Facial Injury

Facial Injury


Facial injuries can occur in motor vehicle accidents, household accidents, sports injuries, animal attacks, and physical violence. Most of the facial injuries involve the skin only. However, in more severe cases, structures such as the eye, nose, lips, ears, and even the facial bones may also be affected. In the most severe scenario, the brain and upper airway may be  traumatized with dangerous, life-threatening consequences.


Apart from its various functional roles, the face also serves important aesthetic functions as well. Facial injuries invariably produce scars, defects, and deformities to the face that are easily noticeable. Besides affecting the patient physically, there are also profound psychologic effects on the patient, significantly affecting the patient’s occupation and social functions.



Classification of Facial Wounds

  1. Incised wounds: An incised wound is a clean-cut wound caused by sharp objects such as a knife or broken glass. Treatment is by proper wound cleansing and surgical closure.
  2. Lacerations: Lacerations are jagged tears that go all the way through the skin. The cause is blunt trauma to the skin. There may be associated with tissue loss. It is essential to clean the wound, remove debris and dead tissues, and do proper surgical closure. Scarring is usually more abundant and subsequent scar management is usually required.
  3. Abrasions: An type of open wound that’s caused by the skin rubbing against a rough surface, in which the superficial layer of the skin scraped off. It is crucial to clean the wound properly and remove debris from the wound. Antibiotic ointment is applied to prevent infection and maintain moisture. Abrasions usually will not cause scarring, but post-inflammatory hyperpigmentation may occur.
  4. Puncture Wounds: Caused by an object puncturing the skin, such as a splinter, nail, needle, or pencil tip. Bleeding is usually minimal, but the wounds are typically deep, and there is a risk of infection. It is essential to clean the wound thoroughly and remove any embedded foreign body or debris.
  5. Avulsions: A condition where the skin or body structure detaches forcefully from its normal point of insertion. Avulsion wounds in the face may involve the nose, eyelid, ear, or even a sizeable facial skin or scalp area. The wounds should be cleaned and debrided and followed by tissue reattachment and reconstruction.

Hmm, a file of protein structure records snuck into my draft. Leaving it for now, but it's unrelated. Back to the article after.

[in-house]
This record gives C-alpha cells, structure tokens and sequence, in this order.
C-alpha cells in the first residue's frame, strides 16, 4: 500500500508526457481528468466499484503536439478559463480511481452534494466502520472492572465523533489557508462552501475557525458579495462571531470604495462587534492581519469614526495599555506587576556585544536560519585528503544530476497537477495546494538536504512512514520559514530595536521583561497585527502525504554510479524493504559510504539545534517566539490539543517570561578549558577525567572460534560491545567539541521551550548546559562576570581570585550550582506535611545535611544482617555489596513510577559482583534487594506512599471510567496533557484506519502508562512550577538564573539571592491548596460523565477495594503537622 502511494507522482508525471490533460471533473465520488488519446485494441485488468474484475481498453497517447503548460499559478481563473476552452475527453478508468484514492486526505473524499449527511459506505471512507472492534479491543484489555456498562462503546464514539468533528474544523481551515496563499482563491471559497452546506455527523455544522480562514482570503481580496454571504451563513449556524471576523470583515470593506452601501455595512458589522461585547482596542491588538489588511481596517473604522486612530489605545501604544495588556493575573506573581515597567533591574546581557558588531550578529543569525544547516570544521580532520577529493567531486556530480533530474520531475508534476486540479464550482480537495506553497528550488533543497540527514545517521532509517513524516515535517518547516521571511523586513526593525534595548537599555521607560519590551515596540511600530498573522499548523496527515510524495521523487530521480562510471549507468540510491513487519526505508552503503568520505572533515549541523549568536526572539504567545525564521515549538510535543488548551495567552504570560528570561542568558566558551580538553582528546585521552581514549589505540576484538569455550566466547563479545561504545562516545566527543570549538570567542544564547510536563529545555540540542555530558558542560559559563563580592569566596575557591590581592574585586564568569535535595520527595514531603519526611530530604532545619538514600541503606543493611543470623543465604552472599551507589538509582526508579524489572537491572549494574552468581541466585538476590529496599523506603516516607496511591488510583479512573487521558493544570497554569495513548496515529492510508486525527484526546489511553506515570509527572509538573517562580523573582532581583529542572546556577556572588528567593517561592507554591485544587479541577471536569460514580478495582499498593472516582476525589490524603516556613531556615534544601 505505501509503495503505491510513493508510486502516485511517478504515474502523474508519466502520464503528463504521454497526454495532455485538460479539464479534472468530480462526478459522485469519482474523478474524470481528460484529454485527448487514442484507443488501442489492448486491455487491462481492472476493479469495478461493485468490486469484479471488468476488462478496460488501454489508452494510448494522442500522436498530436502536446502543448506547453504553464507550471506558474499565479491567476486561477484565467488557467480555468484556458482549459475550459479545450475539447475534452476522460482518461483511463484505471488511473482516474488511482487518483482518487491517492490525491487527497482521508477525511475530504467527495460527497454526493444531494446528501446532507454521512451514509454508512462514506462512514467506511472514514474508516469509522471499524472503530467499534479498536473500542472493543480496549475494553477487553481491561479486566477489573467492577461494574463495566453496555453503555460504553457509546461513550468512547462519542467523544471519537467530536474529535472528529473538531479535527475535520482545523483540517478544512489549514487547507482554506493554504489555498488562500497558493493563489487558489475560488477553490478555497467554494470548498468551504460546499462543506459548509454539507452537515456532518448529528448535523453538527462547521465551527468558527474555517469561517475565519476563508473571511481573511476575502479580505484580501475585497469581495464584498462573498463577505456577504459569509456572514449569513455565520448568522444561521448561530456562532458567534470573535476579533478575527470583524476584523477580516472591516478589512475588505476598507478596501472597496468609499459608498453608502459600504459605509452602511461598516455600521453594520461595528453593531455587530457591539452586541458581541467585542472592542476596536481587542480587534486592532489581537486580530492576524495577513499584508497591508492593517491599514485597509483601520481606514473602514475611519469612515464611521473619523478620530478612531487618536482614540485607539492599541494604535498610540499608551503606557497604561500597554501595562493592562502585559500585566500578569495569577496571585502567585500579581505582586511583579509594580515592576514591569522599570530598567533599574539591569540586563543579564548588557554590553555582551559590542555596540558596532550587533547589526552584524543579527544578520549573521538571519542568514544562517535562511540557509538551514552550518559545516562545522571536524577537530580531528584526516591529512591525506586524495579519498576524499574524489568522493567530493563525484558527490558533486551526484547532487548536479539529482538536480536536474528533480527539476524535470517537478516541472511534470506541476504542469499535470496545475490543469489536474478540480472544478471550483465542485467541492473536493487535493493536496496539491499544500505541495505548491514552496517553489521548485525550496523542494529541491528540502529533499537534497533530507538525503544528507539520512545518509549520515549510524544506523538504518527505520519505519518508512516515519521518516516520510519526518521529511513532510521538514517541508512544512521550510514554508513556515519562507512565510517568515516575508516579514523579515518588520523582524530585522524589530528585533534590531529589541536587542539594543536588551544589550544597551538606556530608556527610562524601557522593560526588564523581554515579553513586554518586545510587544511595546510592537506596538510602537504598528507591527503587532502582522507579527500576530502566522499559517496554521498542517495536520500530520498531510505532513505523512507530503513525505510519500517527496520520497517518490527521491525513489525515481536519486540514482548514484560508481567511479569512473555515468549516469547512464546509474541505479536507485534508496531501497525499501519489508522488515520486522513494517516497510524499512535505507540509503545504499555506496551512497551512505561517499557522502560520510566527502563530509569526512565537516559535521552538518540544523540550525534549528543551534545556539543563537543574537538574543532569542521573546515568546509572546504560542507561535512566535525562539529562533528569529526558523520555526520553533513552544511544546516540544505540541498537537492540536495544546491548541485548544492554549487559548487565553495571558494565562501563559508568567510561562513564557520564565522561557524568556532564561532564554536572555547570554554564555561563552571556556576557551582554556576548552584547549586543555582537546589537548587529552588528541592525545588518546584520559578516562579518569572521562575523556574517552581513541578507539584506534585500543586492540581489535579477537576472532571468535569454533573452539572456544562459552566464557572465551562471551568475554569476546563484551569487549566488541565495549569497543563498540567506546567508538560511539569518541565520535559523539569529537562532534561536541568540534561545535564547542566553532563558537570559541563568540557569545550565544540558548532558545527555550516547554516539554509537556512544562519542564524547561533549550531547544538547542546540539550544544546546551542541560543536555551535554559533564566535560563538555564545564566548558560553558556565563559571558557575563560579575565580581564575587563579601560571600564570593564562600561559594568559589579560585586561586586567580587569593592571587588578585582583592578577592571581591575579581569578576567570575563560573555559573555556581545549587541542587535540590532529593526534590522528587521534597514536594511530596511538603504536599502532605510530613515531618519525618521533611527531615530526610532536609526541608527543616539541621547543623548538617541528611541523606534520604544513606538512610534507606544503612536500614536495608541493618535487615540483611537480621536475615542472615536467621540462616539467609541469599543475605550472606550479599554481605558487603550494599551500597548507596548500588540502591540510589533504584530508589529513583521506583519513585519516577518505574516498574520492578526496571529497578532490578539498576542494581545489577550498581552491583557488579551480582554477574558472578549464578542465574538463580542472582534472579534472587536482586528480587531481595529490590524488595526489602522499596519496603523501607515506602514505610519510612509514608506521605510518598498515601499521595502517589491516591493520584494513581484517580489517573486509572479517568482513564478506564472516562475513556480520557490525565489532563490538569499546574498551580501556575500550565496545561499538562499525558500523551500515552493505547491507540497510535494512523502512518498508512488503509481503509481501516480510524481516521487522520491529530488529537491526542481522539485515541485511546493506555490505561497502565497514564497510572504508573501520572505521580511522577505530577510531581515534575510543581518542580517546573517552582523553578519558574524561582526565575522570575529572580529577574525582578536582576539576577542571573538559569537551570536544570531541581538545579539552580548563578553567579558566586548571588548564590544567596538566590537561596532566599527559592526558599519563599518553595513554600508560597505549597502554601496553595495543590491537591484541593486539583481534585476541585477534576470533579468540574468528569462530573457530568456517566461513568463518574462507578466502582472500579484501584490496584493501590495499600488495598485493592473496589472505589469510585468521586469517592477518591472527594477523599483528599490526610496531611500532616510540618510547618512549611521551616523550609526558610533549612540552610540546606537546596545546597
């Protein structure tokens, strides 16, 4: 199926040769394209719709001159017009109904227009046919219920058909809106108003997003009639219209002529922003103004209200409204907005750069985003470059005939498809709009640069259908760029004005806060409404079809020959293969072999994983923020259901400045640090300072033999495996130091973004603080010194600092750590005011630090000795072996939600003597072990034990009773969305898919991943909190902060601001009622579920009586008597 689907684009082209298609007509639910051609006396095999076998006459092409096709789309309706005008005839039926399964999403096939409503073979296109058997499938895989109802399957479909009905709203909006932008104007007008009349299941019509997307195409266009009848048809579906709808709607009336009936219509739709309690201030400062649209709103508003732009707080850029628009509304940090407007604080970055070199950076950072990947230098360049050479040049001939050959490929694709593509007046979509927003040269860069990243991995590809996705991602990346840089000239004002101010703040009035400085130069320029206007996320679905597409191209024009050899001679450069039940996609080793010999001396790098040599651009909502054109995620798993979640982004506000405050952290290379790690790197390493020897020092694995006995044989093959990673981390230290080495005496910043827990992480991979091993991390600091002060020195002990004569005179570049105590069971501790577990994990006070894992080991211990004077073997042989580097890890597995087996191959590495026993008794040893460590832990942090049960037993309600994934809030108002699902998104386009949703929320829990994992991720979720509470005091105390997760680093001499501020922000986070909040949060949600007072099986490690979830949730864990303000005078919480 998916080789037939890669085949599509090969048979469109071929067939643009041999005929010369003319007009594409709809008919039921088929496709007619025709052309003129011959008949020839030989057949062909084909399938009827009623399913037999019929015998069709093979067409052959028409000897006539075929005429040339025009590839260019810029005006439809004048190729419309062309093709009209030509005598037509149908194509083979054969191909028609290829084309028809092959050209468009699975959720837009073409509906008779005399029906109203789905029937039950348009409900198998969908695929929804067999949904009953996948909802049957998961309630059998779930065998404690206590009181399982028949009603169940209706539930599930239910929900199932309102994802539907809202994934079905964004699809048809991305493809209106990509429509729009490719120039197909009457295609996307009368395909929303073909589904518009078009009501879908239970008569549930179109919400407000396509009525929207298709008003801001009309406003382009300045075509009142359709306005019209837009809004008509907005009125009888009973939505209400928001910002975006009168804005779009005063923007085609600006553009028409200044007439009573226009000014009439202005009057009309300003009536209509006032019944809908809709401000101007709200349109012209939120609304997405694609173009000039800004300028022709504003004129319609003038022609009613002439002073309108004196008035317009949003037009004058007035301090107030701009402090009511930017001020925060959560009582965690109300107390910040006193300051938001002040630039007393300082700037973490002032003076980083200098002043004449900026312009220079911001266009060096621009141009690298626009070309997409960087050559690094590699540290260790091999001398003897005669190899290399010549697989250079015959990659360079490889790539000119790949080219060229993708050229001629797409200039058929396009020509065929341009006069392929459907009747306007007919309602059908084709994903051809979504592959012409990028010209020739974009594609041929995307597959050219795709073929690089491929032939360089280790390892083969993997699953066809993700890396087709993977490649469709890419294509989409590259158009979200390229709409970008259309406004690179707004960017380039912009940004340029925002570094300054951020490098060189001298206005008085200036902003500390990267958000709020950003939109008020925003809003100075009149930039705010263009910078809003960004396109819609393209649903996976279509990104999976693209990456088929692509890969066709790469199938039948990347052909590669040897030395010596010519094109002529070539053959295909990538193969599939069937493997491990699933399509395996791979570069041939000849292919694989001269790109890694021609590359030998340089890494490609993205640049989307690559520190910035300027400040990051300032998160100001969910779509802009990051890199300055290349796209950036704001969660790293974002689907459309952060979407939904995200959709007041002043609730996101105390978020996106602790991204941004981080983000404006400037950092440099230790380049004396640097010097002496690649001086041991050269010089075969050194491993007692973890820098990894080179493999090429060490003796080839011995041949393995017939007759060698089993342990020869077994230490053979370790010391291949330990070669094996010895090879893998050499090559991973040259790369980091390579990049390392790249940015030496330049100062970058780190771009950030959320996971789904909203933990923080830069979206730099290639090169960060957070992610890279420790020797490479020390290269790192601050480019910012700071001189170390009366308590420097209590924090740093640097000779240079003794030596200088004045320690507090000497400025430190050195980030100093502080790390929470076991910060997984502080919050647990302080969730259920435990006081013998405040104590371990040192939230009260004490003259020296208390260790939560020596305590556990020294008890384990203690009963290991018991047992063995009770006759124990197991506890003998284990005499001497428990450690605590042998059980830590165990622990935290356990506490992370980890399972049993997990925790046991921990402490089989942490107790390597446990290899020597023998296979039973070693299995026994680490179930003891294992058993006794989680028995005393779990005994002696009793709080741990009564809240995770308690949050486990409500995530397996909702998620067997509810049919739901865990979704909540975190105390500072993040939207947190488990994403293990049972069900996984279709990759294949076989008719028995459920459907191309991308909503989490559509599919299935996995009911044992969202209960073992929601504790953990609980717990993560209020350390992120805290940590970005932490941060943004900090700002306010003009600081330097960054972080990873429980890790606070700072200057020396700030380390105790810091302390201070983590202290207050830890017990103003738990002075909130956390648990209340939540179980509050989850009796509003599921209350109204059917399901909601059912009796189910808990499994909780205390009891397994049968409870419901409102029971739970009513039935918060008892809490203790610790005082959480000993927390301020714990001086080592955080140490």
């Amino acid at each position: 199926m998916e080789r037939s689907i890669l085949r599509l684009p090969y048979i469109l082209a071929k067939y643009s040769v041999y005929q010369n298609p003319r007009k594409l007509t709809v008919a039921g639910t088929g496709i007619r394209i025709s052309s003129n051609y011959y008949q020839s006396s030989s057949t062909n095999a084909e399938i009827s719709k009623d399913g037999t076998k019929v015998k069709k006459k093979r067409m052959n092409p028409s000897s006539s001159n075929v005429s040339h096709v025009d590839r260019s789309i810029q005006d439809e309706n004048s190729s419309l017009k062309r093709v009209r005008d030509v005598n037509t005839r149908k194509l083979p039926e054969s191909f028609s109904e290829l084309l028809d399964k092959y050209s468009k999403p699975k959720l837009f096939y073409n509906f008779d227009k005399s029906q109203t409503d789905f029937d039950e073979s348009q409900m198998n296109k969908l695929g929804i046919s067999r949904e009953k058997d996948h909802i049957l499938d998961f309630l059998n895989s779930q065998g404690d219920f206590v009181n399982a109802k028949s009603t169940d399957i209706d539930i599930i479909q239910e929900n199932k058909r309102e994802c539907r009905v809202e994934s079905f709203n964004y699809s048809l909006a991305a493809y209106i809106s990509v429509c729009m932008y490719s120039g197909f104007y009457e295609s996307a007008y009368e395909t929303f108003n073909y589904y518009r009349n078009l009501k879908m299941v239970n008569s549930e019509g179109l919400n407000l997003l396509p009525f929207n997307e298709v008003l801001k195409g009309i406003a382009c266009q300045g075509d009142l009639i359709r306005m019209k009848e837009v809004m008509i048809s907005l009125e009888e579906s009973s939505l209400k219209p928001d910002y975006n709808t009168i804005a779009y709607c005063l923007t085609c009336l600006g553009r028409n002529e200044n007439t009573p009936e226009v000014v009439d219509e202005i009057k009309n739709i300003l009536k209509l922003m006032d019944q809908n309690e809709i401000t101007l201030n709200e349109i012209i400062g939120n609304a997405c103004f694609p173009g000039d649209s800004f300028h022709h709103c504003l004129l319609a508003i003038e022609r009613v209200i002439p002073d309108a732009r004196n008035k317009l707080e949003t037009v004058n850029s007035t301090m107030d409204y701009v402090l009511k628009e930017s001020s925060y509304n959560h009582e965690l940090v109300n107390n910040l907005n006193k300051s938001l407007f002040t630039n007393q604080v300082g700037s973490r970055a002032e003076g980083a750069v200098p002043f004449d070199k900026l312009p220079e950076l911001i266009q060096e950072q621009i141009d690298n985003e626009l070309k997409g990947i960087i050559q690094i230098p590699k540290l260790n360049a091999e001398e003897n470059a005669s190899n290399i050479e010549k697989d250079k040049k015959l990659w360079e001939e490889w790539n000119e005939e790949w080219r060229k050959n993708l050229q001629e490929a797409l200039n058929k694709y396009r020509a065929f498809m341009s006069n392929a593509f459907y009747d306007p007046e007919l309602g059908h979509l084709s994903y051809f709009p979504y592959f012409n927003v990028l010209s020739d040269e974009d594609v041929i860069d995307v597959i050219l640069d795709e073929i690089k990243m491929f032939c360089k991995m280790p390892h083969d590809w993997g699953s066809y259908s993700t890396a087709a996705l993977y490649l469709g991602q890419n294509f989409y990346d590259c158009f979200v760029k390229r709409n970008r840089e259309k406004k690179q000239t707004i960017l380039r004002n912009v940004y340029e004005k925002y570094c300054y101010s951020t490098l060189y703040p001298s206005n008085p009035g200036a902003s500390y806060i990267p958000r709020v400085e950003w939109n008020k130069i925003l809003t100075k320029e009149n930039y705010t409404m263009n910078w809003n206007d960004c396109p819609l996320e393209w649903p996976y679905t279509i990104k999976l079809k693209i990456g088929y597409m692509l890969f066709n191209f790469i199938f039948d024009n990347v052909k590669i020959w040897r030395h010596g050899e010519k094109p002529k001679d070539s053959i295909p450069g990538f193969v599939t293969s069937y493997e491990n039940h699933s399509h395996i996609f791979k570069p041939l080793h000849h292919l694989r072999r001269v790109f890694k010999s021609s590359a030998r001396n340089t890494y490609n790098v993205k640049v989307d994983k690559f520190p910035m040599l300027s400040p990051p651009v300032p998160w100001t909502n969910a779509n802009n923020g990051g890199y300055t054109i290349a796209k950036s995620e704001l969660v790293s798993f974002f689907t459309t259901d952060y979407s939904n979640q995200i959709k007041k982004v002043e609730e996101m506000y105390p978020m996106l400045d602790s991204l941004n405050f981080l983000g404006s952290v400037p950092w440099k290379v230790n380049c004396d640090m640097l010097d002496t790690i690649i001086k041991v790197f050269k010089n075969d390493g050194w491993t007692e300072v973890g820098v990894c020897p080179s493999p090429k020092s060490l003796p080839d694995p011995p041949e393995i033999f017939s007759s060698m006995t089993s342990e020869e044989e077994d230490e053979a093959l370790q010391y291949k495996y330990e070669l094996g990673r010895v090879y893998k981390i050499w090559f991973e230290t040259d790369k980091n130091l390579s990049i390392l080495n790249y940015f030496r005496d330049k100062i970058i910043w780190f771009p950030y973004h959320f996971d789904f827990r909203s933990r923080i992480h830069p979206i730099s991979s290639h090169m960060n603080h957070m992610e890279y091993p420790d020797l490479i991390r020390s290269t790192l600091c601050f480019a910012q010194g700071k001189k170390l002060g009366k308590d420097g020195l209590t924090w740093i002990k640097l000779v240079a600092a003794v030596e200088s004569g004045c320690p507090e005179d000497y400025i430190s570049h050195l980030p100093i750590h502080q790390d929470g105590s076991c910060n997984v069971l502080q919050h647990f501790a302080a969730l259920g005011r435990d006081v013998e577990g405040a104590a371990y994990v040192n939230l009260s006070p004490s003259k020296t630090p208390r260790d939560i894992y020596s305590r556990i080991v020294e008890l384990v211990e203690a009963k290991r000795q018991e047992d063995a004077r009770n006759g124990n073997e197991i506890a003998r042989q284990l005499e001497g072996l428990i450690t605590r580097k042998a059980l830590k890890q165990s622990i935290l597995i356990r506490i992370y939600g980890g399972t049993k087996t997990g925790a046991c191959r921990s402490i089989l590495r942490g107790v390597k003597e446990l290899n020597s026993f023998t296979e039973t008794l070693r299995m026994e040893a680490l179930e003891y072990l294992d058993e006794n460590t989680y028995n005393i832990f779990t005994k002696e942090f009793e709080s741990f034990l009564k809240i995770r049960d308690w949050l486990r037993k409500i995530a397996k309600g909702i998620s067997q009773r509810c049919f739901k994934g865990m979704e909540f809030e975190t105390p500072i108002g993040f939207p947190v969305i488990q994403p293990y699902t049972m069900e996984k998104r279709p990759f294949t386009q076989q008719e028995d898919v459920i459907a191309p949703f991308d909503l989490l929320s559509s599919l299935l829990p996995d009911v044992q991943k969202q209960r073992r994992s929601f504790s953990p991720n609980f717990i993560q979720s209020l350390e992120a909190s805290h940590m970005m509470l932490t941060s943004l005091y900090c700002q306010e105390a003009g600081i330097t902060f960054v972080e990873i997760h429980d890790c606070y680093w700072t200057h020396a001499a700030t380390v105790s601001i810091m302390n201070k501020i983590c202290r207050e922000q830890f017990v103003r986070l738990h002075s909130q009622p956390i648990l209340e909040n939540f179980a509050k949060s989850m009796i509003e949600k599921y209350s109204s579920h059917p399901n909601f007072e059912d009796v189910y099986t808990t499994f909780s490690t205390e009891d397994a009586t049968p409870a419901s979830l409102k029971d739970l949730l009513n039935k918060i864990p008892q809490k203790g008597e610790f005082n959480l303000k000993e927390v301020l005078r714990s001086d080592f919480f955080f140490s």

Management of Facial Injuries

Patients with facial injuries wish to restore their faces as much as possible to the original look. Thus, repairing facial injuries would require detailed knowledge of the facial anatomy, close attention to the details, and masterful surgical skills to achieve the best possible aesthetic and functional results.


Management of facial injury is highly individual. It depends on the patient’s general condition, the severity of the facial injury, and other injuries in other parts of the body. Minor facial injuries usually can be repaired under local anaesthesia in the clinic setting. For more severe cases involving an unstable patient with multiple injuries, it is best to manage the patient in the hospital. In such a scenario, the priority is to stabilize the patient before carrying out wound repair and other treatments.



Wound Management:

Wash the wound with saline solution, stop bleeding, and remove all debris, foreign bodies, and devitalized tissues. It is crucial to close the wound as soon as possible. Early wound closure within 6 hours lowers the risk of infection, reduce wound complications, and improves subsequent aesthetic results.


In facial injuries, suturing is done to close the wounds. The surgeon approaches the damaged tissues with great care, realign each tissue layer correctly before closing the wound. Alternatives to sutures are skin staples for hair-bearing areas, adhesive tape, and skin glue for small injuries. Adhesive tape and skin glue may be the fastest, easiest, and most cost-effective way to close a clean, minor wound in children or uncooperative patients. It is possible to repair small cuts under local anaesthesia. However, children may require sedation if they cannot stay still during wound closure.


Antibiotic ointment is used to prevent infection and keeps the wound moist. Systemic antibiotics are generally not required in clean, superficial wounds that have been adequately washed and cleaned. However, it may be necessary to use systemic antibiotics in specific cases such as bite wounds, puncture wounds, heavy contamination, jagged wound edges, delayed closure, and in patients who are diabetic or immunocompromised.


Patients with facial injuries usually present soon after the trauma for immediate treatment and repair. However, some patients had injuries some time ago but later come to the surgeon because of problematic scars or residual deformities. These cases would require detailed assessment and proper treatment with scar treatment and tissue restoration.


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